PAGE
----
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Building a SMART Wind Consortium

Wind Turbine

Goal: Form a consortium of distributed wind energy equipment manufacturers, suppliers, customers, and university researchers and develop a roadmap that identifies common manufacturing gaps, prioritizes actions to close these gaps, and fosters rapid transfer of solutions.

 
Background:  Unlike centralized wind farms, which feed power to utility transmission lines, distributed wind systems provide power to nearby homes, farms, industrial facilities, or other end users.  These users may be located "off the grid" or tied into the grid. Since most of the world does not have centralized power, the potential global market for distributed wind energy systems is large, which DWEA forecasts to grow to $2 trillion by 2030.  U.S. manufacturers of these systems are world leaders in what is still a small global market. However, foreign manufacturers have entered the market, many with systems that mimic the design of U.S. technology.
 
To maintain their edge in a growing global market, U.S. manufacturers need to accelerate research and development efforts aimed at improving production processes and driving down component costs.  Distributed wind energy’s technical challenges are substantial and distinct from those of utility wind.  Utility‐scale wind turbines have become more cost‐effective, in part due to increased investments in R&D. Many of those cost‐effective concepts may be relevant and applicable for distributed wind technology, as outlined in the SMART Wind Roadmap.
 
Approach:  To help the U.S. distributed wind energy industry prioritize its R&D goals, DWEA launched the Strategies for Manufacturers Advancing Research and Technology (SMART) Wind Consortium.  The SMART Wind Consortium: comprised over 80 organizations spanning the distributed wind industry's entire value chain—manufacturers and developers of technology, researchers, and installers and end users; conducted meetings with members of four consortium subgroups:  mechanical subsystems, support structures, electrical subsystems, and composite subsystems; strategized to identify common gaps and barriers and potential technology and manufacturing process improvements that could be used for distributed wind turbines; prioritized solutions to those gaps and opportunities; and identified ways to facilitate transfer of innovation into American-made wind turbines to reduce cost while maintaining high quality and value and strengthen U.S. distributed wind manufacturing global competitiveness.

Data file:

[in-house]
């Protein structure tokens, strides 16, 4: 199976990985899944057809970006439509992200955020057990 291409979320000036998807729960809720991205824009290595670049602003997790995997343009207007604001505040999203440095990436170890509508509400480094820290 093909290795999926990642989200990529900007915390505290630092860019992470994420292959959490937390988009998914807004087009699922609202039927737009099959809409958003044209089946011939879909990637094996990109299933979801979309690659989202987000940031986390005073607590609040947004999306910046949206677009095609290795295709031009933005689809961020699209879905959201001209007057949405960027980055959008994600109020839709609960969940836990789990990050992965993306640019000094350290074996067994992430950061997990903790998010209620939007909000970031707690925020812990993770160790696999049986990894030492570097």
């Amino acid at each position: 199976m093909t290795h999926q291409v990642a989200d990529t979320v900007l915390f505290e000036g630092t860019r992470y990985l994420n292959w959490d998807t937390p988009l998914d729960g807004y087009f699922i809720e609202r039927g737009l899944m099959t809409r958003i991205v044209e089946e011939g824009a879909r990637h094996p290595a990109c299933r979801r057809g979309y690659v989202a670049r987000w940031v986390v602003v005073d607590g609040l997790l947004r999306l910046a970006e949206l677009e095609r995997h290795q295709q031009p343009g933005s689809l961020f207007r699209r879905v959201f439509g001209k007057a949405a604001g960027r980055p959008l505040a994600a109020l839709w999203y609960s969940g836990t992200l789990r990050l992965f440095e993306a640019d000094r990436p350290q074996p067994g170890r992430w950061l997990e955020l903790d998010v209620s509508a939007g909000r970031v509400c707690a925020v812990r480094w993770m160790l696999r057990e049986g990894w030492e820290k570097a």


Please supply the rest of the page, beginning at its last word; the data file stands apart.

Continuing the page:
Outcome: The SMART Wind Roadmap focuses on four key aspects of manufacturing performance—mechanical systems, composites, electrical systems, and support structures.  The roadmap identifies and prioritizes more than 170 potential action steps in the following priority‐ranked areas:
  1. Optimize and harmonize wind turbine designs to improve cost of energy and achieve parity with U.S. retail electricity rates in more markets
  2. Improve manufacturing parts, materials, and processes, including incorporating lean manufacturing practices
  3. Optimize standards and certification to enable technology evolution and maintain quality
  4. Streamline installation and maintenance of wind turbine systems
  5. Sustain SMART Wind Consortium activities and partnerships

The consortium interacted with IACMI, The Composites Institute (a Manufacturing USA® institute) in the development of the roadmap . The SMART Wind Roadmap is expected to replace the “U.S. Small Wind Turbine Industry Roadmap,” prepared in 2002 by the American Wind Energy Association for the U.S. Department of Energy, as an industry-driven guide to assist funders and investors in selecting R&D activities in distributed wind energy. 

The Roadmap recommendations will help U.S. manufacturers accelerate R&D efforts aimed at improving production processes, driving down component costs and helping them stay ahead of growing competition in the field. 

Lead: Distributed Wind Energy Association (DWEA)

Funded Participants: Mary Childress CPA, Consultant (Washington, D.C.); eFormative Options (Vashon, Wash.); WindyGlick Communications (Washington, D.C.); Wind Advisors Team (Broomfield, CO)
Award Number:  70NANB14H047
Federal Funding:  $488,634
Project Duration:  24 months
AMTech Project Manager: Thomas R. Lettieri

More information:     http://distributedwind.org/smart-wind-consortium/smart-wind-project-overview/

Created June 21, 2018, Updated February 23, 2019